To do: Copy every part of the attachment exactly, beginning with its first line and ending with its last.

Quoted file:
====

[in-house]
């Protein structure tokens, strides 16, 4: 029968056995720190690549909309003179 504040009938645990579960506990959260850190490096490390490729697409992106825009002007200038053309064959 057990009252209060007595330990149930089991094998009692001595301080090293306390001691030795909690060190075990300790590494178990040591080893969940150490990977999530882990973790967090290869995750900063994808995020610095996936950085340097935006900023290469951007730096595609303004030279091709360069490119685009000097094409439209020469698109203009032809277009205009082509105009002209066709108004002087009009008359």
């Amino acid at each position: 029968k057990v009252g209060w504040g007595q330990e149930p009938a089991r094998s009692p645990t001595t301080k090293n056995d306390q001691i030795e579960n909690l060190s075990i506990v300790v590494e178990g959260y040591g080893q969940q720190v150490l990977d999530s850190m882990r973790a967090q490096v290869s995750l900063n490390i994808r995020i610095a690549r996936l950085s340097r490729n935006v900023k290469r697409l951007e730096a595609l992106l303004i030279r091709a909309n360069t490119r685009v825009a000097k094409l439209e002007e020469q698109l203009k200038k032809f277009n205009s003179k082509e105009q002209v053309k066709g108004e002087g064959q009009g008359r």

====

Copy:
[in-house]
């Protein structure tokens, strides 16, 4: 029968056995720190690549909309003179 504040009938645990579960506990959260850190490096490390490729697409992106825009002007200038053309064959 057990009252209060007595330990149930089991094998009692001595301080090293306390001691030795909690060190075990300790590494178990040591080893969940150490990977999530882990973790967090290869995750900063994808995020610095996936950085340097935006900023290469951007730096595609303004030279091709360069490119685009000097094409439209020469698109203009032809277009205009082509105009002209066709108004002087009009008359």
């Amino acid at each position: 029968k057990v009252g209060w504040g007595q330990e149930p009938a089991r094998s009692p645990t001595t301080k090293n056995d306390q001691i030795e579960n909690l060190s075990i506990v300790v590494e178990g959260y040591g080893q969940q720190v150490l990977d999530s850190m882990r973790a967090q490096v290869s995750l900063n490390i994808r995020i610095a690549r996936l950085s340097r490729n935006v900023k290469r697409l951007e730096a595609l992106l303004i030279r091709a909309n360069t490119r685009v825009a000097k094409l439209e002007e020469q698109l203009k200038k032809f277009n205009s003179k082509e105009q002209v053309k066709g108004e002087g064959q009009g008359r």